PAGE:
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Key Issues in a SOW - Part 2 of 3 - from the customer perspective

Posted by Brian Heller on February 24, 2020 at 12:31 PM
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Statement of Work (SOW)As discussed in Part 1, a SOW should tell a story with enough detail that a person who is unfamiliar with the deal could rely on it to understand the intentions of the parties, including such key terms as products/services, deliverables and pricing.

If you are the receiver of goods/services, the below list of issues will help guide your review or preparation of a SOW:

  • Products and Services
    A precise and detailed description of the services to be performed/products being delivered is critical; and it should include all relevant features, functionality, technical specifications, etc. For example, if a vendor is building a website for you, do not assume that site search functionality or other features are automatically included because they appear in other websites. Instead, provide a list of required features. A mere list of products or shortcut involving the use of a brand name is not a sufficient description (the “XYZ Software Suite”). As the receiver of goods/services, you will only be entitled to what is listed in the SOW. Moreover, in the event you believe you have not received what you bargained for, the SOW will be the best evidence on which to base your argument for breach of contract. To the extent your precise expectations of specifications, features or functionality are not listed in the SOW, you may not be able to claim the vendor is in “breach” for failure to perform. Overall, the key take-away here is this: take the time upfront to spell out everything that is critical to the performance of the contract; never assume anything.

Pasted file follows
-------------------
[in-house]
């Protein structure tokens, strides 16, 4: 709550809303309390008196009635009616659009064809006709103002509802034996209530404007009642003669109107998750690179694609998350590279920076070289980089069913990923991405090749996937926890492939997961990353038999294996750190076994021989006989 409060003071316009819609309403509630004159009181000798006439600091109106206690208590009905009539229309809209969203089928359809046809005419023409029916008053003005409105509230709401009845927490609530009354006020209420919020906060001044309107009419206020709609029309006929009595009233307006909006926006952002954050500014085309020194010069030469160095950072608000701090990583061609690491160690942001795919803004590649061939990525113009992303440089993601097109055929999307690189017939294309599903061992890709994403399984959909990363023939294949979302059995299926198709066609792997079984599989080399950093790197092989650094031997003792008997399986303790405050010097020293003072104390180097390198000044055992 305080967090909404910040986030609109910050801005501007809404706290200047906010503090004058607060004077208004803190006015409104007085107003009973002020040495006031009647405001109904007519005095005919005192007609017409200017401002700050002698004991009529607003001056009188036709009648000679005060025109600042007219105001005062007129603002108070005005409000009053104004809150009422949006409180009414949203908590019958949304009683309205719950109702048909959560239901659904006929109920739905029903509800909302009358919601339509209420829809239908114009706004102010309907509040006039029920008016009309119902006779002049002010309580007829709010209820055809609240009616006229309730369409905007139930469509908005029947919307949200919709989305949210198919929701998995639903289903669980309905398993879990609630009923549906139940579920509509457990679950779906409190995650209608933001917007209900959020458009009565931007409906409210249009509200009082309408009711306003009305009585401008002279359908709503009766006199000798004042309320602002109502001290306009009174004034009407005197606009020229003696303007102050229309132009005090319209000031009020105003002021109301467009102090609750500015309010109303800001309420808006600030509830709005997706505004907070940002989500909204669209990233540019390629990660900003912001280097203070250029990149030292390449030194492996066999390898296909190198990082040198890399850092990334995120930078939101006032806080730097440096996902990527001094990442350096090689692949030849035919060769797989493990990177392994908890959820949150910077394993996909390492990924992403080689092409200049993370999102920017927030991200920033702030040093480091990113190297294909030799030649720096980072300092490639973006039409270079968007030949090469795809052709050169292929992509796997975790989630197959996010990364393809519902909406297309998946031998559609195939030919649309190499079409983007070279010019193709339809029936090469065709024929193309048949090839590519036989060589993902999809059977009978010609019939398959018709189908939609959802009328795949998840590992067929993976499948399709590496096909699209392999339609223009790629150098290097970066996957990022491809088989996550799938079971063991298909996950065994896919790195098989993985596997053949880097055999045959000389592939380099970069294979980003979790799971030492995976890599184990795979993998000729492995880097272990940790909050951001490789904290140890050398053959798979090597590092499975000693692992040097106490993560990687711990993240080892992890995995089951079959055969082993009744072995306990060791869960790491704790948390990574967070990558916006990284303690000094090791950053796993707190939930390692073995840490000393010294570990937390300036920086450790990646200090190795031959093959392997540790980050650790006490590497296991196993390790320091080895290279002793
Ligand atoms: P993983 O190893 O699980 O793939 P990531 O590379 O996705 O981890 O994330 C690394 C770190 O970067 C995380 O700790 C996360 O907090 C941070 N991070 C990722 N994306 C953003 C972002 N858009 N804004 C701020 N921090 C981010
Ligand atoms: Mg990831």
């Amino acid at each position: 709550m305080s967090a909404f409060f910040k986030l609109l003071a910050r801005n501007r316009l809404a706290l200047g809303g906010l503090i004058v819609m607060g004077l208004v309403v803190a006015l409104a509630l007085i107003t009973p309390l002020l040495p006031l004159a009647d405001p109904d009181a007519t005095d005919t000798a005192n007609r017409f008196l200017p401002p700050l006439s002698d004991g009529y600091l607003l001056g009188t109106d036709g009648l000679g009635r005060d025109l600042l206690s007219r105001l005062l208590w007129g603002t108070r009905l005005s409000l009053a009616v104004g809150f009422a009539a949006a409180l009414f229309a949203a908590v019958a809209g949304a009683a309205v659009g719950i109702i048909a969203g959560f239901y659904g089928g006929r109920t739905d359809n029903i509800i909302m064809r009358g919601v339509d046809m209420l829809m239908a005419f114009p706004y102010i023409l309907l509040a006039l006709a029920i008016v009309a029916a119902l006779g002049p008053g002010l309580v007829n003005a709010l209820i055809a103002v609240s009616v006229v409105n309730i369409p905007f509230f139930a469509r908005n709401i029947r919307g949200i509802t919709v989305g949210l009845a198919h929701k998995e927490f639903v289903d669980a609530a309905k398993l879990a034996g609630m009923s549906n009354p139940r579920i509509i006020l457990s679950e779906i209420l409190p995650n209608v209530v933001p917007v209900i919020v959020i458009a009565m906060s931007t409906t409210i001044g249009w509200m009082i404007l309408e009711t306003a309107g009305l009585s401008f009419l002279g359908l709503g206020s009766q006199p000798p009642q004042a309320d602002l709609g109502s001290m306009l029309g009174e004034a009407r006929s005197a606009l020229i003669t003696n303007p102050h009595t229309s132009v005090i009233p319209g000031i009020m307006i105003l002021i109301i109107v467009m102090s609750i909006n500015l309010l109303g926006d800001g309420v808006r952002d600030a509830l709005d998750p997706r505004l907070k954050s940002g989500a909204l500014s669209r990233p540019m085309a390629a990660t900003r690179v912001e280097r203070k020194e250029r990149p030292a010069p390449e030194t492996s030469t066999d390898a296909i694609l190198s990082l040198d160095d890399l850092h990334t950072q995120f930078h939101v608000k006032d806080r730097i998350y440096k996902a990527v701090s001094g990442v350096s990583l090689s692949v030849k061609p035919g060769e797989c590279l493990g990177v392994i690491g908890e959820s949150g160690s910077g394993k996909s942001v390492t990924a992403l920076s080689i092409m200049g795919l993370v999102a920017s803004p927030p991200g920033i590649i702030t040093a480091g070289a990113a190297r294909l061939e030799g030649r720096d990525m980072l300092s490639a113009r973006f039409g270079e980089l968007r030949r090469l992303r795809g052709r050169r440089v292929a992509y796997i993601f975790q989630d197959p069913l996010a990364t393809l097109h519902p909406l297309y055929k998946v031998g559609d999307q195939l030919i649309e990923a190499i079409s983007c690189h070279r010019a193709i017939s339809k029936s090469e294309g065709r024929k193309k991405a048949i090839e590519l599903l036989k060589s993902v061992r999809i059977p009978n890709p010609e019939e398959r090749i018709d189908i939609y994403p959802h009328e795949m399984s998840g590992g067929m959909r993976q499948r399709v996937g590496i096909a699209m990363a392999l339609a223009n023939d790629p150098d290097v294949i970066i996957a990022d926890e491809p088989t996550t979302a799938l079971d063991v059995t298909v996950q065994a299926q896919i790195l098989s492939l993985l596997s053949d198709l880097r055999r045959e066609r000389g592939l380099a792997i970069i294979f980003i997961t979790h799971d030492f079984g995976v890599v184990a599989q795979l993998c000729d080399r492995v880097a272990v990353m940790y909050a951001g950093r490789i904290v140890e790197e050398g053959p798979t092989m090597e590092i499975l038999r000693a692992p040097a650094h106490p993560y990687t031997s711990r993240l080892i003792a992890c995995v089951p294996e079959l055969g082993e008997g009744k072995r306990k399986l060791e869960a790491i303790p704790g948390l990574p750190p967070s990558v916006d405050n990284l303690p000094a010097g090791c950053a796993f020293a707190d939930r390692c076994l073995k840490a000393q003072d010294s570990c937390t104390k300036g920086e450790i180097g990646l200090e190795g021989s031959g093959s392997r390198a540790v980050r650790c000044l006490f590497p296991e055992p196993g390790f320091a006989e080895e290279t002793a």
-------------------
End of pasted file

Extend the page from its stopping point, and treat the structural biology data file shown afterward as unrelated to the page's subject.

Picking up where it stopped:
• Timelines and Deliverables
    List all key steps with specificity. For instance, will there be a beta test? Will the vendor provide training? Are check-in meetings or periodic reports required? Document when each of these steps should occur, as well as what, if any, deliverables (e.g. software, reports, data, etc.) must accompany them. Finally, it is also important to define what will be considered a “successful” vs. “unsuccessful” deliverable in order to avoid disputes down the road.

  • Pricing and Payment
    Separate different categories of cost – one-time vs. recurring costs, fixed vs. variable
    in order to avoid repaying one-time set-up costs if you renew. Similarly, by separating costs for different deliverables, you will retain flexibility in the event you wish to renew or increase quantities of certain deliverables and not others. Discounts for increased volume (goods) or expanded use (services) should also be detailed in the SOW. For example, if you anticipate the possibility of adding more users, divisions, affiliates, groups, etc. to the service, pre-negotiate pricing discounts such as a tiered pricing structure with steeper discounts as you order more. Finally, if the situation allows, negotiate a fixed cost or cap on costs; or in the alternative, cost estimates with cap to encourage vendors to provide accurate estimates and discourage “lowball” estimates.